The enforcement of a foreign judgement in Kenya is subject to The Foreign Judgements (Reciprocal Enforcement) Act (Cap 43 of the Laws of Kenya). The objective of the Act is to make a provision in Kenya for the enforcement of foreign judgements. These are judgements that are given in countries outside Kenya and recognize the reciprocal treatment to them.

Section 2 of the Act defines a judgement creditor as a person in whose favour a judgement as given. A judgement debtor on the other hand is a person against whom a judgement was given or enforced under the law of the country of the original court.

The Act excludes certain matters from its application. Some of the matters that it excludes from its application are: Matrimonial causes or matters determining rights in property arising out of matrimonial relationship. It also excludes proceedings relating to the custody or guardianship of children and matters relating to social security or public assistance where a sum of money is payable by or to a public authority or fund.

The process of enforcing a foreign judgement is that a judgement creditor may apply to the High Court to have the judgement registered. Additionally, under the Limitation of Actions Act, an action to enforce the award may not be brought after six years of the date of the judgement. Where an application is made and the High Court is satisfied, it shall order the judgement to be registered under Section 6 of the Act.

The application may be made ex parte where it is proven that the judgement debtor is personally aware of or participated in the original case and the appeal window is closed. The court may allow the application however the notice of the registration of the judgement should be served on the judgement debtor. In the event the court does not grant the application, it may direct that summons are issued to the judgement debtor who will then be allowed to participate in the hearing of that application.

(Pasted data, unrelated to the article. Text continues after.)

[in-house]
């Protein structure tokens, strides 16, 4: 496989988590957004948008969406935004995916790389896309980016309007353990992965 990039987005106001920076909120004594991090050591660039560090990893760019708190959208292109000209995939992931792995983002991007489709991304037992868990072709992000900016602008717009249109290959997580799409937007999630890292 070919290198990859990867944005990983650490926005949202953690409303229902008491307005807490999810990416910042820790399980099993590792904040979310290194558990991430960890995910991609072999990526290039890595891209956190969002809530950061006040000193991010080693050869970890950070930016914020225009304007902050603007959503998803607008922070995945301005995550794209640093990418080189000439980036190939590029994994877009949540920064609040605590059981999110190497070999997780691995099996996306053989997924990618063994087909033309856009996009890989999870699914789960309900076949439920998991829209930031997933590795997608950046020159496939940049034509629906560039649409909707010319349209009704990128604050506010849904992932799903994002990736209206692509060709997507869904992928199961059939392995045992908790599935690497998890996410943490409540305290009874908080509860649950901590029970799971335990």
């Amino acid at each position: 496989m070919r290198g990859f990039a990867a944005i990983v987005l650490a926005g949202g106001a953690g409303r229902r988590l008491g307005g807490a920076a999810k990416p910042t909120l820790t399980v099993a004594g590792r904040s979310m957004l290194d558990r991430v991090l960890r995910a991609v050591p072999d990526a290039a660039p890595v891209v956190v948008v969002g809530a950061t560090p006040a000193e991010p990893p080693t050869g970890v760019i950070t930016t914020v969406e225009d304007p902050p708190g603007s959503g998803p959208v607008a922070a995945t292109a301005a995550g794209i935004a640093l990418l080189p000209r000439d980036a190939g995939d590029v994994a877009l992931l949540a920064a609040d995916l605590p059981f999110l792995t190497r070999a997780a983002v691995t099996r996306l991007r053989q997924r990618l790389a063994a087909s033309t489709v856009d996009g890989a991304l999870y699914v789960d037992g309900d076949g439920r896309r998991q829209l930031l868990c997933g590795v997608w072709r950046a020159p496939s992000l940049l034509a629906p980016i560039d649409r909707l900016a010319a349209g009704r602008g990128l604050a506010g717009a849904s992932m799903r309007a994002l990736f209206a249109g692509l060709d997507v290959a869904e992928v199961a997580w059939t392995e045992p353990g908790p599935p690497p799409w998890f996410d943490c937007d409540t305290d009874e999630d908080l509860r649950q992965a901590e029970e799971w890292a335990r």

The judgement has the same force and effect as a judgement of the High Court entered at the date of registration. It may be set aside by an application made by the judgement debtor. If the High Court is satisfied that any of those grounds has been established, it shall be set aside.

It is to note that the Act only extends to countries which the Minister is satisfied that the provisions of the Act are reciprocal. This was laid down in the case of Intralframe Ltd v Mediterranean Shipping Company (1986) KLR. The designated countries are Australia, Malawi, Seychelles, Tanzania, Uganda, Zambia, the United Kingdom and Republic of Rwanda.

For foreign judgements that do not originate from a reciprocal country, the Court of Appeal has laid jurisprudence in the case of Jayesh Hasmukh Shah v Navin Haria & Another (2016) eKLR. The court stated that the foreign judgement would be enforceable as a claim in common law. It is however quite tedious to enforce a foreign judgement from a country that is not a designated country under the Foreign Judgements (Reciprocal Enforcement) Act (Cap 43 of the Laws of Kenya).

In conclusion, Kenya may soon enter into reciprocal arrangements with other countries to ensure a seamless process in enforcing a foreign decree from a foreign country to Kenya. Also, decrees in Kenyan courts will be able to be enforced in the foreign countries.

Article by: Wendy Kuyoh

We are available to assist and advice on the enforcement of a foreign judgement in Kenya.

Kindly reach out to us on info@mmsadvocates.co.ke or wkuyoh@mmsadvocates.co.ke  

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